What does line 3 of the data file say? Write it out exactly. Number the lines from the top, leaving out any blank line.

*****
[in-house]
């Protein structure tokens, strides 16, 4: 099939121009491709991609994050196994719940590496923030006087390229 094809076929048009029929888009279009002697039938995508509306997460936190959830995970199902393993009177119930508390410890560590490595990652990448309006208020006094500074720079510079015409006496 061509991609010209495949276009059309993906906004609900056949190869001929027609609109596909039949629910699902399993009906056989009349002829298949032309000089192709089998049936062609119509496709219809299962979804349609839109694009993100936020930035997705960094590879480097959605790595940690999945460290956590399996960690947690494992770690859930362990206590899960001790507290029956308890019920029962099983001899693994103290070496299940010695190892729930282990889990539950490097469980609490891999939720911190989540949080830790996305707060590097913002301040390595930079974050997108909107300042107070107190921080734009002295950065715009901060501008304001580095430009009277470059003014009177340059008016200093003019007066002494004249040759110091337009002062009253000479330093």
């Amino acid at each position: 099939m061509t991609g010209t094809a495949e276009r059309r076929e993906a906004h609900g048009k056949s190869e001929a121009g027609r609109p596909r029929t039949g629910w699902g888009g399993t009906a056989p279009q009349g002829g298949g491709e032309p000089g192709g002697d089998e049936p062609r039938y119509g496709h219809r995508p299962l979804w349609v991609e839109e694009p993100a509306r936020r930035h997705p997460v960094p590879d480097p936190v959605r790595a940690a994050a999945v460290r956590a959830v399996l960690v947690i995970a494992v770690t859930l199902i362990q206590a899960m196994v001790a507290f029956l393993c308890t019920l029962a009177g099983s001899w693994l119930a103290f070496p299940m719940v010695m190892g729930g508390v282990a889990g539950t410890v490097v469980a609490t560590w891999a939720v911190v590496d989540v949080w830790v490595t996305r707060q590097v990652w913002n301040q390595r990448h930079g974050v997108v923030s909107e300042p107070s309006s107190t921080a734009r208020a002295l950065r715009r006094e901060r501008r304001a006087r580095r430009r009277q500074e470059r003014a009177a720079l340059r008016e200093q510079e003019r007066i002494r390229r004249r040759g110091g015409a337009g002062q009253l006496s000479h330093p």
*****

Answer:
């Amino acid at each position: 099939m061509t991609g010209t094809a495949e276009r059309r076929e993906a906004h609900g048009k056949s190869e001929a121009g027609r609109p596909r029929t039949g629910w699902g888009g399993t009906a056989p279009q009349g002829g298949g491709e032309p000089g192709g002697d089998e049936p062609r039938y119509g496709h219809r995508p299962l979804w349609v991609e839109e694009p993100a509306r936020r930035h997705p997460v960094p590879d480097p936190v959605r790595a940690a994050a999945v460290r956590a959830v399996l960690v947690i995970a494992v770690t859930l199902i362990q206590a899960m196994v001790a507290f029956l393993c308890t019920l029962a009177g099983s001899w693994l119930a103290f070496p299940m719940v010695m190892g729930g508390v282990a889990g539950t410890v490097v469980a609490t560590w891999a939720v911190v590496d989540v949080w830790v490595t996305r707060q590097v990652w913002n301040q390595r990448h930079g974050v997108v923030s909107e300042p107070s309006s107190t921080a734009r208020a002295l950065r715009r006094e901060r501008r304001a006087r580095r430009r009277q500074e470059r003014a009177a720079l340059r008016e200093q510079e003019r007066i002494r390229r004249r040759g110091g015409a337009g002062q009253l006496s000479h330093p």